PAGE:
I think they feel that they have to stick together on political matters as otherwise, if they show any kind of weakness or division, their Ďenemiesí will overthrow them. Part of the reason how they can stick together so much is that theyíve learnt the lesson of Tiananmen, which is that if you donít stick together itís going to cause political instability. But they also stick together by constantly consulting among themselves, which (current President) Hu Jintao is good at. Theyíve also stuck together by agreeing that each person will do his job. Thereís division of labour and they donít interfere in one anotherís work. Theyíve worked out a system that functions very effectively for the time being, and theyíre doing many good things. But the system is vulnerable to disruption by a crisis or a power struggle.

Do you think it is a historical inevitability that the Communist Party will some day reverse its verdict that the student movement of 1989 was a Ďcounter-revolutionary riotí? What will trigger a reappraisal? Will it be the passing away of Li Peng (the then Premier, who pushed for a hard line against the protesting students) and Jiang Zemin (who replaced Zhao Ziyang as party general secretary)?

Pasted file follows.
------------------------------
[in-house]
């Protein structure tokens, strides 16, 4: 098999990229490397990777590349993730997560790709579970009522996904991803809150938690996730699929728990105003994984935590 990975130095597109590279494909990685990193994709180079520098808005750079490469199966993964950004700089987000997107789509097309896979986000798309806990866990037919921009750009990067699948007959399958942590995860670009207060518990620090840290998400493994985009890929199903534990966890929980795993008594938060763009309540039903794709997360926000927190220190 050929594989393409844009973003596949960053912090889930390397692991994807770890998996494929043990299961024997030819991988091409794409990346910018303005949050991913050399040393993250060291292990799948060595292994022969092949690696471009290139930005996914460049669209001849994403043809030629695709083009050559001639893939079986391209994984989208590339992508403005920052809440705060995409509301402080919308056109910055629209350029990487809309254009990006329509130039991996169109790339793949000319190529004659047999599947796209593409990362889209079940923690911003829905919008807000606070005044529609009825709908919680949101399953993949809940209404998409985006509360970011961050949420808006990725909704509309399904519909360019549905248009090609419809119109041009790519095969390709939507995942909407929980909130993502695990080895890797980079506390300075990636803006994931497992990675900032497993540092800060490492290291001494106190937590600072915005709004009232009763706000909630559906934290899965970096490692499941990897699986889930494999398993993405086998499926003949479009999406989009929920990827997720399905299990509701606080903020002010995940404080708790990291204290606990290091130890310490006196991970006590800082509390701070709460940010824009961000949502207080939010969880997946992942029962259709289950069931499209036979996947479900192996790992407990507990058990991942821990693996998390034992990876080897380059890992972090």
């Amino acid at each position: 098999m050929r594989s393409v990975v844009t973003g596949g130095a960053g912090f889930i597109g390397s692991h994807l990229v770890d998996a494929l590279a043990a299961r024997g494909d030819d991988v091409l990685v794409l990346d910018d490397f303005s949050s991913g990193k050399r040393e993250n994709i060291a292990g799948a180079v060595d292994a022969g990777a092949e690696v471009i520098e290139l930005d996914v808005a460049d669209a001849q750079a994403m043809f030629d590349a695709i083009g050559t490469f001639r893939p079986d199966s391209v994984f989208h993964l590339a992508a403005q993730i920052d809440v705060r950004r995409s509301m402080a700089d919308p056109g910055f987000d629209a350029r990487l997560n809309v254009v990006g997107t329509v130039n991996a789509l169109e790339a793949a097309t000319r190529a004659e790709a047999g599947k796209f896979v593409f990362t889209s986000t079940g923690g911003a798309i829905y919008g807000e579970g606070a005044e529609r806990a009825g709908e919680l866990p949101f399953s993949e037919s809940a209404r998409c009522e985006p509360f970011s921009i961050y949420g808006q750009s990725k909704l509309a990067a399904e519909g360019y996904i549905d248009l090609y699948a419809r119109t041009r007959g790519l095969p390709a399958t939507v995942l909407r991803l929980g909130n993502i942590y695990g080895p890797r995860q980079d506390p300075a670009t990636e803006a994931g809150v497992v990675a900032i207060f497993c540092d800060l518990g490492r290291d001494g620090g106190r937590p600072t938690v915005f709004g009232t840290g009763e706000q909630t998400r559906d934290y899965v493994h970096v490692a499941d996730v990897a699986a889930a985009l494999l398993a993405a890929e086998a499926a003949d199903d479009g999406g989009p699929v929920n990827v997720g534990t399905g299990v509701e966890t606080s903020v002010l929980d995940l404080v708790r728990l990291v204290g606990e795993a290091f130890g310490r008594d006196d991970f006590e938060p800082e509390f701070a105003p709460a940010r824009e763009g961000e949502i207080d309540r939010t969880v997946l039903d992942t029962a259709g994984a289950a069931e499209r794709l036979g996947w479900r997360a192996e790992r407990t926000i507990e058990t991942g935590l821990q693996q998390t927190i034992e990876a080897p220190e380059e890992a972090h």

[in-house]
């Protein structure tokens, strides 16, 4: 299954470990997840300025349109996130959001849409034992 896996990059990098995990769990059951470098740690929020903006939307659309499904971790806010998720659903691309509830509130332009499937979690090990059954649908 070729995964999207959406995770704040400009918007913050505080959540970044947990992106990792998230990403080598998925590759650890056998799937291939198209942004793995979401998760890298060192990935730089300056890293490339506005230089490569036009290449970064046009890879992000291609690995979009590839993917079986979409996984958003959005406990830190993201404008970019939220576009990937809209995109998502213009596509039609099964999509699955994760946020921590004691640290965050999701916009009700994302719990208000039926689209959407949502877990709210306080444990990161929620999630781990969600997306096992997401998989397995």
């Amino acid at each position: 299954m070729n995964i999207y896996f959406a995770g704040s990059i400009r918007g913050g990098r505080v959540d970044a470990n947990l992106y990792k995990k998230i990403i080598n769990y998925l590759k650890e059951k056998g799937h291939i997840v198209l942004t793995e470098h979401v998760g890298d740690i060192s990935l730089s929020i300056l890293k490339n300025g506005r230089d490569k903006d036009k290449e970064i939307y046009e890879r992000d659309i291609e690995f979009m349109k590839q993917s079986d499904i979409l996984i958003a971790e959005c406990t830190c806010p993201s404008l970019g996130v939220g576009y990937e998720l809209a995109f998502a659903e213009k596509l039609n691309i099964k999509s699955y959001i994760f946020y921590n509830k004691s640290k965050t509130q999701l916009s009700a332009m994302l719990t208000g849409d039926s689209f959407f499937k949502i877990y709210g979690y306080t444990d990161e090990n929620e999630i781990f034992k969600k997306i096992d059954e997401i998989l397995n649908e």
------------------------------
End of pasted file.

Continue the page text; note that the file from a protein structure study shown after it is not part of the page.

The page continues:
As a historian, I donít believe in historical inevitability because all kinds of surprising things happen. But I do think that the question of Tiananmen has to be addressed sooner or later by the party. And, yes, as long as Jiang Zemin and Li Peng are alive, thatís one of the obstacles to it since the party leaders donít want to embarrass the senior leaders.

But thereís another obstacle to that process: whenever the party decides to re-evaluate Tiananmen, it also has to re-evaluate the idea that the ruling party does not dialogue with independent social forces. To reopen that question is quite dangerous. And so, they will probably avoid doing so as long as possible.

What will it take for the Communist Party to reverse its verdict on Tiananmen?

Thereís all kinds of possibilities, but it might take some kind of a crisis in state-society relations Ė or a power struggle within the leadership. Something that will give a positive incentive for a faction in the leadership to do it. They wonít do it just because of their interest in historical accuracy. They will have to do it at a political moment when somebody sees an advantage in reopening it.